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Feelgood

Alistair Beaton
Nottingham Playhouse
(2004)

Feelgood cartoon image

Choosing when to stage a play can affect how many people are in the audience. That must have been uppermost in the mind of Nottingham Playhouse's artistic director Giles Croft when was looking for a contemporary comedy to give a lighter touch to this season.

Someone mentioned to him the political satire Feelgood and that immediately got his vote. But would staging it in May be at the right time politically? It would come just after the major parties' spring conferences - but just before the local and European elections.

Then Alistair Campbell resigned. The theatre was worried that the play might seem dated as its central character Eddie appears to be modelled on Tony Blair's former spin doctor. But as the playwright pointed out, Feelgood is now playing regularly in countries where few people know who Campbell is.

Alistair Beaton is one of the leading exponents of the genre. He wrote for the barrier-removing television series Not The Nine O'Clock News and Spitting Image and his most recent work Follow My Leader, which poses awkward questions about Britain's role in the war on terror, is currently playing in Hampstead.

Feelgood won the Evening Standard award for best comedy three years ago and was nominated for an Olivier. Beaton's even updated it to include a few topical references. The programme for the Nottingham production warns you that politics has never been so funny. It has a lot to live up to. For the most part it succeeds.

Feelgood is set on the eve of the Prime Minister's speech to his party's annual conference. He needs to come up with the finest speech he's ever given if he's to save his career. His spin doctors and scriptwriters are working flat out on the PM's speech when Eddie discovers that his ex-wife who's a journalist has uncovered a scandal which would make the party unelectable for 150 years. The play traces how far Eddie goes to keep his boss in power.

The first quarter of the play tends to drag somewhat as the characters are introduced and their relationships explored. Suddenly, though, Feelgood takes off faster than Peter Snow's swingometer. From then on there's a full quota of humour, irony and showmanship before an hilarious yet biting finale.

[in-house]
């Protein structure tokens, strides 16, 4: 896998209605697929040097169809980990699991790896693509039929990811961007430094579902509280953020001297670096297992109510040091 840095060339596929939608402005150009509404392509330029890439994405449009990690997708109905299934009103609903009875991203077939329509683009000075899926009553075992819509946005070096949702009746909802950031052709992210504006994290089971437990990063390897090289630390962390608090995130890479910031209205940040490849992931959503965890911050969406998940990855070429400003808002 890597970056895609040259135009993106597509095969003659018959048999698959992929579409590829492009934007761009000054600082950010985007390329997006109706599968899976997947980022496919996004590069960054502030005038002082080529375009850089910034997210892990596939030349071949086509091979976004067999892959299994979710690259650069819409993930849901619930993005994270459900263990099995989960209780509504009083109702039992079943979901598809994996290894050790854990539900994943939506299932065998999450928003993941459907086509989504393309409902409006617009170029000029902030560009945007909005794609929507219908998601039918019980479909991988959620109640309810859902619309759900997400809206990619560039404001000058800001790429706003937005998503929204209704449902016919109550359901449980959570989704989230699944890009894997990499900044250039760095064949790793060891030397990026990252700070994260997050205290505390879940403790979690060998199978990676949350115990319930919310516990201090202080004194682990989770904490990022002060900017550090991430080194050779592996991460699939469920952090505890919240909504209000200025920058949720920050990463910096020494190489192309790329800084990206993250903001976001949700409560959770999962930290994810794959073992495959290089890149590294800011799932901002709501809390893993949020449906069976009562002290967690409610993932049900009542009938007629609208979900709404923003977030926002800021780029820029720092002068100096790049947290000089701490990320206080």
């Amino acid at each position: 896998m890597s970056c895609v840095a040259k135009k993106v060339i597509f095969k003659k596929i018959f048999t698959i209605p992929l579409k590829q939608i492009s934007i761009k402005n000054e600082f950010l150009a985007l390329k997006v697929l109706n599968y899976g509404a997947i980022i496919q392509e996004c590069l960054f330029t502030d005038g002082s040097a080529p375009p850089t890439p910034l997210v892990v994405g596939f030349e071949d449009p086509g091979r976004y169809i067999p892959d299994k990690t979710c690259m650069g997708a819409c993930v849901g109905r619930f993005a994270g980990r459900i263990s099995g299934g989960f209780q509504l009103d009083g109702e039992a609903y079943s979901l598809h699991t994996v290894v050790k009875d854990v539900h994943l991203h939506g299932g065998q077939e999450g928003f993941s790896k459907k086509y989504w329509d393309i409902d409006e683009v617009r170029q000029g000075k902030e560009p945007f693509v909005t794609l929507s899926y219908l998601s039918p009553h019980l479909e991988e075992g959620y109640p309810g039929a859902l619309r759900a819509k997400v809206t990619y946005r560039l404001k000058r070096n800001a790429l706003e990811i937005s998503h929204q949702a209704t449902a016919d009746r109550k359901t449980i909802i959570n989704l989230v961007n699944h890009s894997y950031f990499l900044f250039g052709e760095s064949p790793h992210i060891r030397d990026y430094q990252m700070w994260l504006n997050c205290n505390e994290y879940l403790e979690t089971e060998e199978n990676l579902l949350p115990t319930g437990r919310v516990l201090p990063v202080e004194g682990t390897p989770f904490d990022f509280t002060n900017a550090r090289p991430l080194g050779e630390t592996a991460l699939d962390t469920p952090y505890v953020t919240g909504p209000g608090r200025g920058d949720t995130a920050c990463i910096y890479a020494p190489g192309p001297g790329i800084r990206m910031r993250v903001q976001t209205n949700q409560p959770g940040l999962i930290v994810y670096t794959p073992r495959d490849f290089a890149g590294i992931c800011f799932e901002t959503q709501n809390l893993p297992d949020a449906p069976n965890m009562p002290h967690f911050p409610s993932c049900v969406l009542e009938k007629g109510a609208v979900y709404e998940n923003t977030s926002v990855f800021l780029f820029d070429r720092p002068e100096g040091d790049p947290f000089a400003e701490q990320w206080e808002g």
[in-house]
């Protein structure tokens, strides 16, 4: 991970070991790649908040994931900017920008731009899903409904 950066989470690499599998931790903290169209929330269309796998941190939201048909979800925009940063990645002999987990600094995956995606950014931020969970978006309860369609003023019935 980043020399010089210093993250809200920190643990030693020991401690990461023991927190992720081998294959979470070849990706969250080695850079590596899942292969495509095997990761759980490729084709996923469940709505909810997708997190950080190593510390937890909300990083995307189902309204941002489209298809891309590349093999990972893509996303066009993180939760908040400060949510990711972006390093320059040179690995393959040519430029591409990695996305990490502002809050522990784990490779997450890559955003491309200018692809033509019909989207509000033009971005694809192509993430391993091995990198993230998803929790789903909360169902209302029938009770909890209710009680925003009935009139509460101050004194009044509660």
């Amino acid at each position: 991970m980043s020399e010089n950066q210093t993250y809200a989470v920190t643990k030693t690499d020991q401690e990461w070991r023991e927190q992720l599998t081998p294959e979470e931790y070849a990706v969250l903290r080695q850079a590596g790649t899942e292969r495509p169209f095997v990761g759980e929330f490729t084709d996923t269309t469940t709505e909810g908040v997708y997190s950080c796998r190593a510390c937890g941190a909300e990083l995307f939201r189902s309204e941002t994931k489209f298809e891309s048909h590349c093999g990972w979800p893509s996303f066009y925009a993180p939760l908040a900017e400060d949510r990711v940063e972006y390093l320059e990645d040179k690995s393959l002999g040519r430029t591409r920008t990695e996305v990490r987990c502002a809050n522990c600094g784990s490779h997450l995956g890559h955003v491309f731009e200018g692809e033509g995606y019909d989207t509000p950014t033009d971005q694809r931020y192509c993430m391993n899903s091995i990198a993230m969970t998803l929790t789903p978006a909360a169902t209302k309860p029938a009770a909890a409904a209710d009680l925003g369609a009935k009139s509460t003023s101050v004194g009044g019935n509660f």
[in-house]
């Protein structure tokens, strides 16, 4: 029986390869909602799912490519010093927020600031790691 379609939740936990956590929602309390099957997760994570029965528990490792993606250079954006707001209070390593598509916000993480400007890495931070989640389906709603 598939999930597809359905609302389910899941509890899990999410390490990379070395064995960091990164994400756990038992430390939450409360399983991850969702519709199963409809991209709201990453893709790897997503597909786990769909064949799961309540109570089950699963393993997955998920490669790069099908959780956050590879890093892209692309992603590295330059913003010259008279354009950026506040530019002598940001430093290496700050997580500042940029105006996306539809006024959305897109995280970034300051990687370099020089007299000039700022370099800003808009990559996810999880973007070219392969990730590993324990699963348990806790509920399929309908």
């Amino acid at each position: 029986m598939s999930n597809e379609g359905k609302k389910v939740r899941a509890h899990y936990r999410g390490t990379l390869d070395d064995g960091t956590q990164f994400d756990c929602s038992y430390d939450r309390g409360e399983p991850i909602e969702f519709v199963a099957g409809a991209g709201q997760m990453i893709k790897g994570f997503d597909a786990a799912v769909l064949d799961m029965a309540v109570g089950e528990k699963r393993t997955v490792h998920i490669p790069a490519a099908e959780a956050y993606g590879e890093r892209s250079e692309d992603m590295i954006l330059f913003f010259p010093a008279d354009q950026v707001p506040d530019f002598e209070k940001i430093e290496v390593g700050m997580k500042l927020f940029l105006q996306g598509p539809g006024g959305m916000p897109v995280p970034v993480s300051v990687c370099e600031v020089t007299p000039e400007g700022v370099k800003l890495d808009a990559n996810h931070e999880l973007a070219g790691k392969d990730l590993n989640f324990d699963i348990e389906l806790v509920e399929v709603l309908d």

Alex Giannini is superb as the scheming Eddie. He gives the impression he's always in control of what's going on around him. Yet he's ruthlessly manipulative as he goes to any length to ensure he retains his hold over the PM.

Eddie believes he also has influence over journalists and feeds them with stories when it suits him. He even rings the editor of the Six O'Clock News to try to manipulate the news agenda and prevent a story being broadcast. Giannini is perfect for the part: super-smooth, slimy or sycophantic when the occasion demands it.

Granville Saxton is excellently cast too as George, the bumbling, sheepish Cabinet Minister whose greed and naivety threaten to bring the Government to its knees.

There's also a neat performance from Jamie Chapman as the geeky, cringe-inducing comedy scriptwriter who's called in to add a few gags to spice up the PM's speech.

Director Richard Baron puts on a slick show and Edward Lipscomb's set is delightful, changing quickly from the hotel suite where the speech is being written to journalist Liz's room to the conference hall at the end.

We have to wait right until the closing moments before we get to see Hywel Morgan as the Prime Minister, known affectionately as DL (Divine Light!). He's an absolute dead ringer for Tony Blair, his voice and mannerisms leaving you in no doubt as to whom he is lampooning. He even nips off the stage to pick up his guitar and strums along with the hip conference theme tune. Morgan's cameo is hilarious and is worth the ticket price on its own.

The PM appears to throw away his speech and be spontaneous - yet he trots out all the key phrases the scriptwriters sweated over in the first half! You'll never look on politicians in the same light again.

Feelgood lives up to its name and would be just as funny no matter when it's produced. All it needs now is for East Midlands' theatregoers to vote with their feet and go to see it.

"Feelgood" runs until May 22nd

Reviewer: Steve Orme